Small towns revel in toxic family-like communities that embrace those that fulfill a set of requirements, but spurns and reinforces the status quo in harmful ways towards outsiders.
I moved to my small midwest town during my freshman year of highschool from the south. The cultural differences aren’t too far off from what I’ve known, but the subtle cultural shifts were magnified by how young I was. And by that I mean the differences in how people expressed themselves to one another and the overall definition of community on a broad scale.
The South is a place all on its own, a “southern hospitality” I like to call it. If you have ever lived in the South, you probably have an idea of what I’m talking about. I want to preface this by saying that I specifically grew up in Texas and the area I grew up in was incredibly poor and racially diverse. I recognize that Texas has a unique relationship to race with its current (and past) conservative politics, which oftentimes is harmful to the communities that live there. However, overt racism was never something I witnessed within the community, not like how I’ve seen Confederate flags hung out on porches and latched onto trucks speeding through my small midwest town. And it is very much unlike the antisemitism symbols tattooed on those I pass in the store.
The “Southern hospitality” is the genuine interest people take in other’s lives. It is offering help when needed, empathetic listening when called upon, and a certain stance and cadence to speaking and hearing. It is the social exchange that made me feel welcomed. However, the welcoming values of the South changed to the judgemental ones of the midwest.
I never truly learned the meaning of the word “two-faced” until I moved, and in some ways, I wish I could unlearn it. Going to stores or walking around town is accompanied by people rubbernecking to stare, and they never are subtle about it either. I’ve had people follow me around the store to stand at the end of the aisle, peeking glances at me while turning over the same box of noodles. These are the same people that will unabashadley come up to me to infer some element of my life with a smirk.
Every interaction starts off with a “How are you?” Oftentimes, it is hollow. As you answer them, you can see their minds drift away and eyes slowly cross. If you engaged this situation, then it is up to you to maintain that energy. Outside of that, the kindness in these casual greetings are a thinly veiled attempt to pull something out of you.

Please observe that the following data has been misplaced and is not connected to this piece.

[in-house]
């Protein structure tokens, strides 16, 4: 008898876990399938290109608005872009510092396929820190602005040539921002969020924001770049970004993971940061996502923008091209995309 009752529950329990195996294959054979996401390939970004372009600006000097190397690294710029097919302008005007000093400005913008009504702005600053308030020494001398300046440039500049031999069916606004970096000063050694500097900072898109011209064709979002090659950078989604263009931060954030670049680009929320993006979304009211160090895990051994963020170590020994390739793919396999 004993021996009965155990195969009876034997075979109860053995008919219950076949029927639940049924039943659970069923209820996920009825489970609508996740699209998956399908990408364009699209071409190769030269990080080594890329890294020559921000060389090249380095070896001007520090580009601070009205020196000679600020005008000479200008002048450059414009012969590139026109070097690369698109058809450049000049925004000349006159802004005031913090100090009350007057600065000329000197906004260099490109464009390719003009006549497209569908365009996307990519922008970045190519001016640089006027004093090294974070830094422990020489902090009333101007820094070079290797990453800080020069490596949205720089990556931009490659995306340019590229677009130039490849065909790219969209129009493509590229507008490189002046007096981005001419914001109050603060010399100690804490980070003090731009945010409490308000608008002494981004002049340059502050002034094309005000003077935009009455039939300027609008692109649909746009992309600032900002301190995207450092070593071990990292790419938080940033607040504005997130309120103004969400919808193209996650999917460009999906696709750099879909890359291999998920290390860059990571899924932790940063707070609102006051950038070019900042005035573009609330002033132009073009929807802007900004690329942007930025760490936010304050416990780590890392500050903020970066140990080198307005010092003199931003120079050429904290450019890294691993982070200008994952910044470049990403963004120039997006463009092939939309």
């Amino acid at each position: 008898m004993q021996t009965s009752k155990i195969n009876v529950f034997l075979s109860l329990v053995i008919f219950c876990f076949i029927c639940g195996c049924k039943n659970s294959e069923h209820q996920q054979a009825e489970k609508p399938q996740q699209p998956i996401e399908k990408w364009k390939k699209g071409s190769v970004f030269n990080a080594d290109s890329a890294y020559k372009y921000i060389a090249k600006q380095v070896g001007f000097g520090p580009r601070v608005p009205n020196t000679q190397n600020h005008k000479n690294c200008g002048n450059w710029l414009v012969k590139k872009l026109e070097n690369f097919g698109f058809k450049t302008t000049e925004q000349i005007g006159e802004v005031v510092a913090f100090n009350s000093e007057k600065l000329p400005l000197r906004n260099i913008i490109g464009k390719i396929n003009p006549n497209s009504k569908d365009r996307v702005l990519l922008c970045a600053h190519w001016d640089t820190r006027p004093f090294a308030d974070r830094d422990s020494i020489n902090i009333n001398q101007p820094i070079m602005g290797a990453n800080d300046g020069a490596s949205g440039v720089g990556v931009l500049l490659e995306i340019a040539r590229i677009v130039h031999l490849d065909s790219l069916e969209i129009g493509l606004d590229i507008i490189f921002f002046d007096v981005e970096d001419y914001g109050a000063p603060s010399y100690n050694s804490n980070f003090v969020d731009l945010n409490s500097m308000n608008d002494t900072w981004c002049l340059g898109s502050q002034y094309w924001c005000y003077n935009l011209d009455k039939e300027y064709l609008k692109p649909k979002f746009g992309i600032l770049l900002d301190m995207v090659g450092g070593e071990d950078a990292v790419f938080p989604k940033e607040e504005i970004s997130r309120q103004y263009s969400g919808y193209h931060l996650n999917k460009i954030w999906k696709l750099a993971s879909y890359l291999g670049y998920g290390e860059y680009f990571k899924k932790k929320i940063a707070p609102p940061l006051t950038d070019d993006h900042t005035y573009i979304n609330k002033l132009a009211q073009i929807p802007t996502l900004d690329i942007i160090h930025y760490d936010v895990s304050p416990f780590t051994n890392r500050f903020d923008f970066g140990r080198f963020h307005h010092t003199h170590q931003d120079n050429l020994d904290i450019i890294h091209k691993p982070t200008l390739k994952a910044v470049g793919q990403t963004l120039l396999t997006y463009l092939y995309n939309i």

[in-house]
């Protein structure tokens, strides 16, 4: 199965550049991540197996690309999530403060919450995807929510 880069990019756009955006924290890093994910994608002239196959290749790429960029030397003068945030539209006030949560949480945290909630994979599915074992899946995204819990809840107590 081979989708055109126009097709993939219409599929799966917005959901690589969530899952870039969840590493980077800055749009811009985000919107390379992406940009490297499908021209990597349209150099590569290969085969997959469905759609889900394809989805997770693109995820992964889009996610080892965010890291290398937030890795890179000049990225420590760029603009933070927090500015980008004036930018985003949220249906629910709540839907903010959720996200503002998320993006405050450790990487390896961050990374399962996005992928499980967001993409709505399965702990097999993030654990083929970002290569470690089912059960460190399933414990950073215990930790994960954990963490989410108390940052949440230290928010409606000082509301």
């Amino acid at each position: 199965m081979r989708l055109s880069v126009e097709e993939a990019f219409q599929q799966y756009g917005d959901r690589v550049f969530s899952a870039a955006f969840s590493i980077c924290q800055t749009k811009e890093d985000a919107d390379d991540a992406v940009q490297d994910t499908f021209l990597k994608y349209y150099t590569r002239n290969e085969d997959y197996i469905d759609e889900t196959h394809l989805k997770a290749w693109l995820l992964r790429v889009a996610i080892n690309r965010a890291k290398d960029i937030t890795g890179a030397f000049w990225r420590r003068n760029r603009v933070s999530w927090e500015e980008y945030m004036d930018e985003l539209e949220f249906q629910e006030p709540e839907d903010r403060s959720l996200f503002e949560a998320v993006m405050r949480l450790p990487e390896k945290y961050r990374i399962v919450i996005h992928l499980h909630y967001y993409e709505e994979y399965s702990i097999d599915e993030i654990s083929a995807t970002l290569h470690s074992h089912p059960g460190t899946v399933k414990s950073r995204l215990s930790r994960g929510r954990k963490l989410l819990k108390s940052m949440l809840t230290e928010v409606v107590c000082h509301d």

A fool I was in high school, a little green around the edges, when my peers would come chat me up and I mistakenly interpreted it as an attempt at friendship. They would latch onto me between classes, a creaseless smile plastered on their face, placating me into casual conversation. Then it would all come to head when they tried to squeeze homework answers out of me. It was quite an embarrassing experience, looking back on it now, that it took a few years for me to realize that this was happening. For a very long time I thought that most people approached one another with the intention of honesty. But even those that were labeled as being morally upright with lots of integrity, played this game of hunting a higher grade.
I’ve had many instances of dealing with two-faced people and a collection of stories from people as shallow as a puddle lined up for miles. The true colors of these people shone through when I casually heard “white trash” thrown around the gossip mill coupled with the condescending remarks from those that casually waved me off. This was especially heightened in the rat race of AP courses, and the oh-so-special tampering of student records to make sure that certain students received accolades where they certainly should have oh-so-not.
I noticed as well how horrible the cliques and gossip were, which I am quite certain undermines the inclusiveness of the community that the town likes to uphold as its welcoming committee. Each of these groups were like a trial passing judgement on you, and if you couldn’t be folded into the clique with two-faced driven conversation, then you must be okay with standing on the edges ready to be called on.
The definition of community, in my opinion, is the idea that there is some interconnectedness amongst people, that on some level, everyone has an equal right to the relationships and resources in said circle. However, that definition in my small midwest town is different from what I thought it was. Community is used as a mask for the judgmental and two-faced to cast out those that challenge the established hierarchy put in place by rich and respectable families. It makes shallow, harmful behavior acceptable and it all starts with “How are you?”